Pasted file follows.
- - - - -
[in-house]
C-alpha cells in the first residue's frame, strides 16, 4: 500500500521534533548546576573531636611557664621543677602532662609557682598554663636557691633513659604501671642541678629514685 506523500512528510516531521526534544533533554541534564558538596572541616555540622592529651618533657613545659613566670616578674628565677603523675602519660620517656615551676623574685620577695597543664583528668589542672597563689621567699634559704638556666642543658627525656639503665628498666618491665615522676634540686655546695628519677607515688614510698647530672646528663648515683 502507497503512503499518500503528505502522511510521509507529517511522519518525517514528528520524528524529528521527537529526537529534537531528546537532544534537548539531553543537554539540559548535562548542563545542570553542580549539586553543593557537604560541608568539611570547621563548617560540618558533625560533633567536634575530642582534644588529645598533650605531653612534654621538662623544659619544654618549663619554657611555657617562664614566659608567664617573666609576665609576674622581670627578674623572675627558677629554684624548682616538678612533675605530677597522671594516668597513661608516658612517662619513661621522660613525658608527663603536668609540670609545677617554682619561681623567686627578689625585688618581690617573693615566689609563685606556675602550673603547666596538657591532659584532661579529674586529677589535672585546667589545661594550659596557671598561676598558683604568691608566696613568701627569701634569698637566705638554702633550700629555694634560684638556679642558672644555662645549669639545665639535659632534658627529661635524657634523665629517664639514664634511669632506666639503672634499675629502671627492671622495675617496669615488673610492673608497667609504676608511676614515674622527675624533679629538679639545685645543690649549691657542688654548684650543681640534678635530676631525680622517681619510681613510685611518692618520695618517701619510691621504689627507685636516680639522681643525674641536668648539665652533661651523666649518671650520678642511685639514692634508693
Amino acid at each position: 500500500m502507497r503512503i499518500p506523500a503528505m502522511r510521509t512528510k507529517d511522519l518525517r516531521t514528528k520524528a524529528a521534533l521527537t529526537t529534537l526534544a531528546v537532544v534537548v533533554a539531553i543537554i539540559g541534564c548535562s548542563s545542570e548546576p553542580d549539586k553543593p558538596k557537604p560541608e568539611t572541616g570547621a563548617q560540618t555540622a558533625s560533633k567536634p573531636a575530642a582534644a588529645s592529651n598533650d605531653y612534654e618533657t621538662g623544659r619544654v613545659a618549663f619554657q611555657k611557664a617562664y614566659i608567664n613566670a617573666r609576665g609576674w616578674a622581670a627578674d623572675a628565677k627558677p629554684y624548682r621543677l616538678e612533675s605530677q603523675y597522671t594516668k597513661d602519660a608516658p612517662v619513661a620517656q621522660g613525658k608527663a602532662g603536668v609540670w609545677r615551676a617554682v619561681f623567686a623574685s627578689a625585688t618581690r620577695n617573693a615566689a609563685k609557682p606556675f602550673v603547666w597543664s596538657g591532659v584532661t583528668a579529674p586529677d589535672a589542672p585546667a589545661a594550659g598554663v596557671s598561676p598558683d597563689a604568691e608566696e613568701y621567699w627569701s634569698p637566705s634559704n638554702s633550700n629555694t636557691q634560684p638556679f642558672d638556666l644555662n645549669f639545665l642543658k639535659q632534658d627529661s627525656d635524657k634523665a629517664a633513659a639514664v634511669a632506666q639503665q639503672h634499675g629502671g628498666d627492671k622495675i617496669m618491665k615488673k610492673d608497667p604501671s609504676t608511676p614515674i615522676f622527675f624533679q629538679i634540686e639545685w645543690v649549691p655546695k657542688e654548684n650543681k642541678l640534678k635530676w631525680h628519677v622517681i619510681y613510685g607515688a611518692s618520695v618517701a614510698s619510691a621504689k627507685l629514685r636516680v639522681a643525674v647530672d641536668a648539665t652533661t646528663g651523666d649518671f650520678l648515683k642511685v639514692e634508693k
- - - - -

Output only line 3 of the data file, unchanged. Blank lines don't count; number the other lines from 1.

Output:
Amino acid at each position: 500500500m502507497r503512503i499518500p506523500a503528505m502522511r510521509t512528510k507529517d511522519l518525517r516531521t514528528k520524528a524529528a521534533l521527537t529526537t529534537l526534544a531528546v537532544v534537548v533533554a539531553i543537554i539540559g541534564c548535562s548542563s545542570e548546576p553542580d549539586k553543593p558538596k557537604p560541608e568539611t572541616g570547621a563548617q560540618t555540622a558533625s560533633k567536634p573531636a575530642a582534644a588529645s592529651n598533650d605531653y612534654e618533657t621538662g623544659r619544654v613545659a618549663f619554657q611555657k611557664a617562664y614566659i608567664n613566670a617573666r609576665g609576674w616578674a622581670a627578674d623572675a628565677k627558677p629554684y624548682r621543677l616538678e612533675s605530677q603523675y597522671t594516668k597513661d602519660a608516658p612517662v619513661a620517656q621522660g613525658k608527663a602532662g603536668v609540670w609545677r615551676a617554682v619561681f623567686a623574685s627578689a625585688t618581690r620577695n617573693a615566689a609563685k609557682p606556675f602550673v603547666w597543664s596538657g591532659v584532661t583528668a579529674p586529677d589535672a589542672p585546667a589545661a594550659g598554663v596557671s598561676p598558683d597563689a604568691e608566696e613568701y621567699w627569701s634569698p637566705s634559704n638554702s633550700n629555694t636557691q634560684p638556679f642558672d638556666l644555662n645549669f639545665l642543658k639535659q632534658d627529661s627525656d635524657k634523665a629517664a633513659a639514664v634511669a632506666q639503665q639503672h634499675g629502671g628498666d627492671k622495675i617496669m618491665k615488673k610492673d608497667p604501671s609504676t608511676p614515674i615522676f622527675f624533679q629538679i634540686e639545685w645543690v649549691p655546695k657542688e654548684n650543681k642541678l640534678k635530676w631525680h628519677v622517681i619510681y613510685g607515688a611518692s618520695v618517701a614510698s619510691a621504689k627507685l629514685r636516680v639522681a643525674v647530672d641536668a648539665t652533661t646528663g651523666d649518671f650520678l648515683k642511685v639514692e634508693k